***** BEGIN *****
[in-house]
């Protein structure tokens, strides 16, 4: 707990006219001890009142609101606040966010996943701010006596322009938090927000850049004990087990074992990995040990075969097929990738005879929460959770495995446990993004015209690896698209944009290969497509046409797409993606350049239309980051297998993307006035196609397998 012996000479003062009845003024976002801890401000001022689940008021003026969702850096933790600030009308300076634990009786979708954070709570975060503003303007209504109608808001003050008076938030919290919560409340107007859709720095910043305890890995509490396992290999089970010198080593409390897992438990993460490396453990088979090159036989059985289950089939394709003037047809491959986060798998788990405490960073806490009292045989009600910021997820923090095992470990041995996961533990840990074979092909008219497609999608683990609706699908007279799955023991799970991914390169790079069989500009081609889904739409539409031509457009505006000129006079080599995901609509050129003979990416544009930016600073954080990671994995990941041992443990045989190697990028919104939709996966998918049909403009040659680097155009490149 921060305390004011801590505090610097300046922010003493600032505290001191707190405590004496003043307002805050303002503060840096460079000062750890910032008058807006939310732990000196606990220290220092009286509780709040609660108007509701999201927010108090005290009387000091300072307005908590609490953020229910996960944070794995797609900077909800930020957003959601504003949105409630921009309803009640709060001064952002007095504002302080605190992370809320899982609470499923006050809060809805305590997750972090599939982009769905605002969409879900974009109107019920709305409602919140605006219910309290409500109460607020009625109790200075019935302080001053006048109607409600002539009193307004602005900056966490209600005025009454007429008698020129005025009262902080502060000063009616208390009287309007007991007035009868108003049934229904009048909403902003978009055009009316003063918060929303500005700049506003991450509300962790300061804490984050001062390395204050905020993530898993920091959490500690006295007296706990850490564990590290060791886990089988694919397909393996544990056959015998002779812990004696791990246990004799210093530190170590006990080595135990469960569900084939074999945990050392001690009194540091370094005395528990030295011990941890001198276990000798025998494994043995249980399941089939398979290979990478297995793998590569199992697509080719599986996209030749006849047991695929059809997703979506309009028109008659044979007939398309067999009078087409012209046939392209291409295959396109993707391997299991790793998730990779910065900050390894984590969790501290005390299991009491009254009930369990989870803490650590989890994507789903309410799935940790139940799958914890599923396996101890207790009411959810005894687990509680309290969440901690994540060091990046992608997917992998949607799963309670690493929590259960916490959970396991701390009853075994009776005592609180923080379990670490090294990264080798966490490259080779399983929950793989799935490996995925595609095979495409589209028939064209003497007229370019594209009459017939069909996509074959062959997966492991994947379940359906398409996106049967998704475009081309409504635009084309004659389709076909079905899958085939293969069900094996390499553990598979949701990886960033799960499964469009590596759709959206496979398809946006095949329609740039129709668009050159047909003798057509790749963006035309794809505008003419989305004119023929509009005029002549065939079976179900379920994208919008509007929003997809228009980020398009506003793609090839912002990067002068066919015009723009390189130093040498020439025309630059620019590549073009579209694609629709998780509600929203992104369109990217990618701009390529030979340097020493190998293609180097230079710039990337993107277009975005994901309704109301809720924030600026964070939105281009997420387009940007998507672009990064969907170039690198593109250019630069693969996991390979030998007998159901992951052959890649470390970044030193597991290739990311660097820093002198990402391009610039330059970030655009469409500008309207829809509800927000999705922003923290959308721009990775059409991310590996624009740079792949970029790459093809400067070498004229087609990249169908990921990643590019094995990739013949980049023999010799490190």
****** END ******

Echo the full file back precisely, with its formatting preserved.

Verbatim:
[in-house]
């Protein structure tokens, strides 16, 4: 707990006219001890009142609101606040966010996943701010006596322009938090927000850049004990087990074992990995040990075969097929990738005879929460959770495995446990993004015209690896698209944009290969497509046409797409993606350049239309980051297998993307006035196609397998 012996000479003062009845003024976002801890401000001022689940008021003026969702850096933790600030009308300076634990009786979708954070709570975060503003303007209504109608808001003050008076938030919290919560409340107007859709720095910043305890890995509490396992290999089970010198080593409390897992438990993460490396453990088979090159036989059985289950089939394709003037047809491959986060798998788990405490960073806490009292045989009600910021997820923090095992470990041995996961533990840990074979092909008219497609999608683990609706699908007279799955023991799970991914390169790079069989500009081609889904739409539409031509457009505006000129006079080599995901609509050129003979990416544009930016600073954080990671994995990941041992443990045989190697990028919104939709996966998918049909403009040659680097155009490149 921060305390004011801590505090610097300046922010003493600032505290001191707190405590004496003043307002805050303002503060840096460079000062750890910032008058807006939310732990000196606990220290220092009286509780709040609660108007509701999201927010108090005290009387000091300072307005908590609490953020229910996960944070794995797609900077909800930020957003959601504003949105409630921009309803009640709060001064952002007095504002302080605190992370809320899982609470499923006050809060809805305590997750972090599939982009769905605002969409879900974009109107019920709305409602919140605006219910309290409500109460607020009625109790200075019935302080001053006048109607409600002539009193307004602005900056966490209600005025009454007429008698020129005025009262902080502060000063009616208390009287309007007991007035009868108003049934229904009048909403902003978009055009009316003063918060929303500005700049506003991450509300962790300061804490984050001062390395204050905020993530898993920091959490500690006295007296706990850490564990590290060791886990089988694919397909393996544990056959015998002779812990004696791990246990004799210093530190170590006990080595135990469960569900084939074999945990050392001690009194540091370094005395528990030295011990941890001198276990000798025998494994043995249980399941089939398979290979990478297995793998590569199992697509080719599986996209030749006849047991695929059809997703979506309009028109008659044979007939398309067999009078087409012209046939392209291409295959396109993707391997299991790793998730990779910065900050390894984590969790501290005390299991009491009254009930369990989870803490650590989890994507789903309410799935940790139940799958914890599923396996101890207790009411959810005894687990509680309290969440901690994540060091990046992608997917992998949607799963309670690493929590259960916490959970396991701390009853075994009776005592609180923080379990670490090294990264080798966490490259080779399983929950793989799935490996995925595609095979495409589209028939064209003497007229370019594209009459017939069909996509074959062959997966492991994947379940359906398409996106049967998704475009081309409504635009084309004659389709076909079905899958085939293969069900094996390499553990598979949701990886960033799960499964469009590596759709959206496979398809946006095949329609740039129709668009050159047909003798057509790749963006035309794809505008003419989305004119023929509009005029002549065939079976179900379920994208919008509007929003997809228009980020398009506003793609090839912002990067002068066919015009723009390189130093040498020439025309630059620019590549073009579209694609629709998780509600929203992104369109990217990618701009390529030979340097020493190998293609180097230079710039990337993107277009975005994901309704109301809720924030600026964070939105281009997420387009940007998507672009990064969907170039690198593109250019630069693969996991390979030998007998159901992951052959890649470390970044030193597991290739990311660097820093002198990402391009610039330059970030655009469409500008309207829809509800927000999705922003923290959308721009990775059409991310590996624009740079792949970029790459093809400067070498004229087609990249169908990921990643590019094995990739013949980049023999010799490190």